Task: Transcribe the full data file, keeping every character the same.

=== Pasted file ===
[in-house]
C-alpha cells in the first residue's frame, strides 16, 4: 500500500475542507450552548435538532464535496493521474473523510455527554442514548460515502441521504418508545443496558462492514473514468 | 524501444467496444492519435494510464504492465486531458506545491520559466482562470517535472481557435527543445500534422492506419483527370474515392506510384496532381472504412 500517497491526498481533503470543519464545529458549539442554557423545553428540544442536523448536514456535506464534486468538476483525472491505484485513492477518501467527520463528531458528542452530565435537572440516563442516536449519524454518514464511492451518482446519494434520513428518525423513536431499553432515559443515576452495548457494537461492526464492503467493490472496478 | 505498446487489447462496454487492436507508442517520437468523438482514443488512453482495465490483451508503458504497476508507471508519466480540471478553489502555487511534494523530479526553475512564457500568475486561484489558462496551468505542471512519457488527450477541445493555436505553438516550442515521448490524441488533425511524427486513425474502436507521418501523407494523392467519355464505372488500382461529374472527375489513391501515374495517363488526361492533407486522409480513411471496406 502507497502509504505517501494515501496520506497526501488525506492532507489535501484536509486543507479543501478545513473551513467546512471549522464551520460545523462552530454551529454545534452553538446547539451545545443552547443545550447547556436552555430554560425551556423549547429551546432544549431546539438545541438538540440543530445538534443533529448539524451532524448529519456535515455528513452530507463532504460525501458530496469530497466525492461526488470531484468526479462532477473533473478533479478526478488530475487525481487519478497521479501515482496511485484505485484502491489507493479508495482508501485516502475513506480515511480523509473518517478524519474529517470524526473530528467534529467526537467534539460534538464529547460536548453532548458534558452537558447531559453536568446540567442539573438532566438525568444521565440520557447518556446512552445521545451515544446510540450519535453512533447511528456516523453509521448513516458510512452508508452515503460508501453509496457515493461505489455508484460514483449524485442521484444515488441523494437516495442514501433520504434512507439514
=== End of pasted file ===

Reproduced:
[in-house]
C-alpha cells in the first residue's frame, strides 16, 4: 500500500475542507450552548435538532464535496493521474473523510455527554442514548460515502441521504418508545443496558462492514473514468 | 524501444467496444492519435494510464504492465486531458506545491520559466482562470517535472481557435527543445500534422492506419483527370474515392506510384496532381472504412 500517497491526498481533503470543519464545529458549539442554557423545553428540544442536523448536514456535506464534486468538476483525472491505484485513492477518501467527520463528531458528542452530565435537572440516563442516536449519524454518514464511492451518482446519494434520513428518525423513536431499553432515559443515576452495548457494537461492526464492503467493490472496478 | 505498446487489447462496454487492436507508442517520437468523438482514443488512453482495465490483451508503458504497476508507471508519466480540471478553489502555487511534494523530479526553475512564457500568475486561484489558462496551468505542471512519457488527450477541445493555436505553438516550442515521448490524441488533425511524427486513425474502436507521418501523407494523392467519355464505372488500382461529374472527375489513391501515374495517363488526361492533407486522409480513411471496406 502507497502509504505517501494515501496520506497526501488525506492532507489535501484536509486543507479543501478545513473551513467546512471549522464551520460545523462552530454551529454545534452553538446547539451545545443552547443545550447547556436552555430554560425551556423549547429551546432544549431546539438545541438538540440543530445538534443533529448539524451532524448529519456535515455528513452530507463532504460525501458530496469530497466525492461526488470531484468526479462532477473533473478533479478526478488530475487525481487519478497521479501515482496511485484505485484502491489507493479508495482508501485516502475513506480515511480523509473518517478524519474529517470524526473530528467534529467526537467534539460534538464529547460536548453532548458534558452537558447531559453536568446540567442539573438532566438525568444521565440520557447518556446512552445521545451515544446510540450519535453512533447511528456516523453509521448513516458510512452508508452515503460508501453509496457515493461505489455508484460514483449524485442521484444515488441523494437516495442514501433520504434512507439514